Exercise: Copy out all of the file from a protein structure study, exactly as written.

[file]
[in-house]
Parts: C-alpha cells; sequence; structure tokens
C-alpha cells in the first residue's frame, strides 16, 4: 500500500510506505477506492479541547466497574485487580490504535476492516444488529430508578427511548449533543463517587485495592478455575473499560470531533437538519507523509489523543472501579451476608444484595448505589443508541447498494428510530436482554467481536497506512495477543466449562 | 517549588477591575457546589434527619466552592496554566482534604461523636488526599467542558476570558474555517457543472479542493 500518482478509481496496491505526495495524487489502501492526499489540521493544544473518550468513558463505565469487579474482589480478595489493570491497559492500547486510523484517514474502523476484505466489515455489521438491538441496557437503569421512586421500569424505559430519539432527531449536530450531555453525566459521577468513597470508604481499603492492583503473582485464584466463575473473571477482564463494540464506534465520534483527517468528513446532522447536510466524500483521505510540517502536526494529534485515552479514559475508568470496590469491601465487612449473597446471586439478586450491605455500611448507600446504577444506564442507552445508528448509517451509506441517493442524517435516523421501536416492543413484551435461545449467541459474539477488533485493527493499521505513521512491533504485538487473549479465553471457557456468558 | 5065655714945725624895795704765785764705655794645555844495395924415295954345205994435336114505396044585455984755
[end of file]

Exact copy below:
[in-house]
Parts: C-alpha cells; sequence; structure tokens
C-alpha cells in the first residue's frame, strides 16, 4: 500500500510506505477506492479541547466497574485487580490504535476492516444488529430508578427511548449533543463517587485495592478455575473499560470531533437538519507523509489523543472501579451476608444484595448505589443508541447498494428510530436482554467481536497506512495477543466449562 | 517549588477591575457546589434527619466552592496554566482534604461523636488526599467542558476570558474555517457543472479542493 500518482478509481496496491505526495495524487489502501492526499489540521493544544473518550468513558463505565469487579474482589480478595489493570491497559492500547486510523484517514474502523476484505466489515455489521438491538441496557437503569421512586421500569424505559430519539432527531449536530450531555453525566459521577468513597470508604481499603492492583503473582485464584466463575473473571477482564463494540464506534465520534483527517468528513446532522447536510466524500483521505510540517502536526494529534485515552479514559475508568470496590469491601465487612449473597446471586439478586450491605455500611448507600446504577444506564442507552445508528448509517451509506441517493442524517435516523421501536416492543413484551435461545449467541459474539477488533485493527493499521505513521512491533504485538487473549479465553471457557456468558 | 5065655714945725624895795704765785764705655794645555844495395924415295954345205994435336114505396044585455984755